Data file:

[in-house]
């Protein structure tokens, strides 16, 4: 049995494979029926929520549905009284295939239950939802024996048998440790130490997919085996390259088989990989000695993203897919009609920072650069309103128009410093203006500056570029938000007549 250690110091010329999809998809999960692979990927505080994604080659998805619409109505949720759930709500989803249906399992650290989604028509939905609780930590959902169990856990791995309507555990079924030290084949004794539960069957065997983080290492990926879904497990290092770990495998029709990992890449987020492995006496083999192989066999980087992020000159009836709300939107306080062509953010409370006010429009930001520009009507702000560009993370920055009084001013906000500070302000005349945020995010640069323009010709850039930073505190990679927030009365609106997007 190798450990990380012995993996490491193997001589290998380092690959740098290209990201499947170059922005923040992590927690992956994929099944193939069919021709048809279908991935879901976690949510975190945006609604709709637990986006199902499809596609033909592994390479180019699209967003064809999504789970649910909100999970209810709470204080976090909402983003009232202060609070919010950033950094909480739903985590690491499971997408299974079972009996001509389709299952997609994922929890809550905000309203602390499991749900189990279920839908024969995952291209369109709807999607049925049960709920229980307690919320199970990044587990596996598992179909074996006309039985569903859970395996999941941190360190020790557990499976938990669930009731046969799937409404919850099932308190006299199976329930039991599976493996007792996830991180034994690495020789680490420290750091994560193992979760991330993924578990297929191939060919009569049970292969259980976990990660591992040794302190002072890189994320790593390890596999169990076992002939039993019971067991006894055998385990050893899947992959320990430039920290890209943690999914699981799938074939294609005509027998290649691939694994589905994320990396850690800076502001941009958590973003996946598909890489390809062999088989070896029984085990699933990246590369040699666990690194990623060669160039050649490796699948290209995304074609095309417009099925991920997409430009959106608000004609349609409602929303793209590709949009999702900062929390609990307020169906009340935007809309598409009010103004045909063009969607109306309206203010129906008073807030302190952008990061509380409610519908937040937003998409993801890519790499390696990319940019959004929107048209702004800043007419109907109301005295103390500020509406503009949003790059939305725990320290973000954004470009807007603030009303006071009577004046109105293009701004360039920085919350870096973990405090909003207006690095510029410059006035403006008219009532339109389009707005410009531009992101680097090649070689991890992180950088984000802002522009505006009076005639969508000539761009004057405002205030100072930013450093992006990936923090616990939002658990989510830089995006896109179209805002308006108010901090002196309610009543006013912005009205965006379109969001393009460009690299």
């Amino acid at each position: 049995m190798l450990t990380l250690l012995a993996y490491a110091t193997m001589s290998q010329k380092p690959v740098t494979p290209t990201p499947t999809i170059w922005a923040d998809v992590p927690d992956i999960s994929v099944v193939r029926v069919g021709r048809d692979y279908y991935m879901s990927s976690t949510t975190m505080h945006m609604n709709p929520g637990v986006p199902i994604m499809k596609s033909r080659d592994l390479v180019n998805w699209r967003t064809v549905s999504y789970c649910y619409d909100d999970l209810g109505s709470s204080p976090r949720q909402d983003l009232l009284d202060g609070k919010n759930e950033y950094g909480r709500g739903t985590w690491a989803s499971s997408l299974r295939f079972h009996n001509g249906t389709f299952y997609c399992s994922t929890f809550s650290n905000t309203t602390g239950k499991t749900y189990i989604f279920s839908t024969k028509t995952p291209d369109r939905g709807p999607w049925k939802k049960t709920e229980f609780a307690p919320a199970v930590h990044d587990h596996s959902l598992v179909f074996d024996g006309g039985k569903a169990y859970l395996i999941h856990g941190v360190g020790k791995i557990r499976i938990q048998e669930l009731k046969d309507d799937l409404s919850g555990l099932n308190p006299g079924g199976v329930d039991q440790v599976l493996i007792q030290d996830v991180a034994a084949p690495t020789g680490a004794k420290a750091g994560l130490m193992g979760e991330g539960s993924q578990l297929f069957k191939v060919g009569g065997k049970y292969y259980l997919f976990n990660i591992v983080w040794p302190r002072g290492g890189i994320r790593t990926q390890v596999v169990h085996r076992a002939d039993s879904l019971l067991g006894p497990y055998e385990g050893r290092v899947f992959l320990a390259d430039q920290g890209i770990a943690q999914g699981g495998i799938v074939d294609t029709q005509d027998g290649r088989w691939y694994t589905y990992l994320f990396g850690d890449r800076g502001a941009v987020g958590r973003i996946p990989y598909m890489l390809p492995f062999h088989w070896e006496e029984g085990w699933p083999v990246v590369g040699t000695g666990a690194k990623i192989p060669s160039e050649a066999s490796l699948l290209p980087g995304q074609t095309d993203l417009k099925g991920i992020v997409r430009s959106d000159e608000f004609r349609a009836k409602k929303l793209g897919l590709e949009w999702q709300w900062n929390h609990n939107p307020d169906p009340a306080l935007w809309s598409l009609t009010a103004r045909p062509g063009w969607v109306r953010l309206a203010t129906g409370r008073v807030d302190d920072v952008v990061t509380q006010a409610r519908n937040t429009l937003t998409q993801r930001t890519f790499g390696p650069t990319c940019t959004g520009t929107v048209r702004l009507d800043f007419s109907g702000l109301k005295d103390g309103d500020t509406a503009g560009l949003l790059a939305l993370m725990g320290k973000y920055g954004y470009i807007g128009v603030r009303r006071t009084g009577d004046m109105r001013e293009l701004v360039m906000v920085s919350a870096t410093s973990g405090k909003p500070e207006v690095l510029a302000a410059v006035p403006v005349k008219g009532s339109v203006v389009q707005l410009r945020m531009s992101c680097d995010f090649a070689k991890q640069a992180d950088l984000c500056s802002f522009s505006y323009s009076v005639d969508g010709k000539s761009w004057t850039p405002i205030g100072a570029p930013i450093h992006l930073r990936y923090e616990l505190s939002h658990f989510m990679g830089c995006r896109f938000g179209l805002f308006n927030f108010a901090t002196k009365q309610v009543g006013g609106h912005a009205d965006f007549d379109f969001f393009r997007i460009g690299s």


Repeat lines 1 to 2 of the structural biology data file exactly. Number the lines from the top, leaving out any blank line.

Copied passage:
[in-house]
């Protein structure tokens, strides 16, 4: 049995494979029926929520549905009284295939239950939802024996048998440790130490997919085996390259088989990989000695993203897919009609920072650069309103128009410093203006500056570029938000007549 250690110091010329999809998809999960692979990927505080994604080659998805619409109505949720759930709500989803249906399992650290989604028509939905609780930590959902169990856990791995309507555990079924030290084949004794539960069957065997983080290492990926879904497990290092770990495998029709990992890449987020492995006496083999192989066999980087992020000159009836709300939107306080062509953010409370006010429009930001520009009507702000560009993370920055009084001013906000500070302000005349945020995010640069323009010709850039930073505190990679927030009365609106997007 190798450990990380012995993996490491193997001589290998380092690959740098290209990201499947170059922005923040992590927690992956994929099944193939069919021709048809279908991935879901976690949510975190945006609604709709637990986006199902499809596609033909592994390479180019699209967003064809999504789970649910909100999970209810709470204080976090909402983003009232202060609070919010950033950094909480739903985590690491499971997408299974079972009996001509389709299952997609994922929890809550905000309203602390499991749900189990279920839908024969995952291209369109709807999607049925049960709920229980307690919320199970990044587990596996598992179909074996006309039985569903859970395996999941941190360190020790557990499976938990669930009731046969799937409404919850099932308190006299199976329930039991599976493996007792996830991180034994690495020789680490420290750091994560193992979760991330993924578990297929191939060919009569049970292969259980976990990660591992040794302190002072890189994320790593390890596999169990076992002939039993019971067991006894055998385990050893899947992959320990430039920290890209943690999914699981799938074939294609005509027998290649691939694994589905994320990396850690800076502001941009958590973003996946598909890489390809062999088989070896029984085990699933990246590369040699666990690194990623060669160039050649490796699948290209995304074609095309417009099925991920997409430009959106608000004609349609409602929303793209590709949009999702900062929390609990307020169906009340935007809309598409009010103004045909063009969607109306309206203010129906008073807030302190952008990061509380409610519908937040937003998409993801890519790499390696990319940019959004929107048209702004800043007419109907109301005295103390500020509406503009949003790059939305725990320290973000954004470009807007603030009303006071009577004046109105293009701004360039920085919350870096973990405090909003207006690095510029410059006035403006008219009532339109389009707005410009531009992101680097090649070689991890992180950088984000802002522009505006009076005639969508000539761009004057405002205030100072930013450093992006990936923090616990939002658990989510830089995006896109179209805002308006108010901090002196309610009543006013912005009205965006379109969001393009460009690299």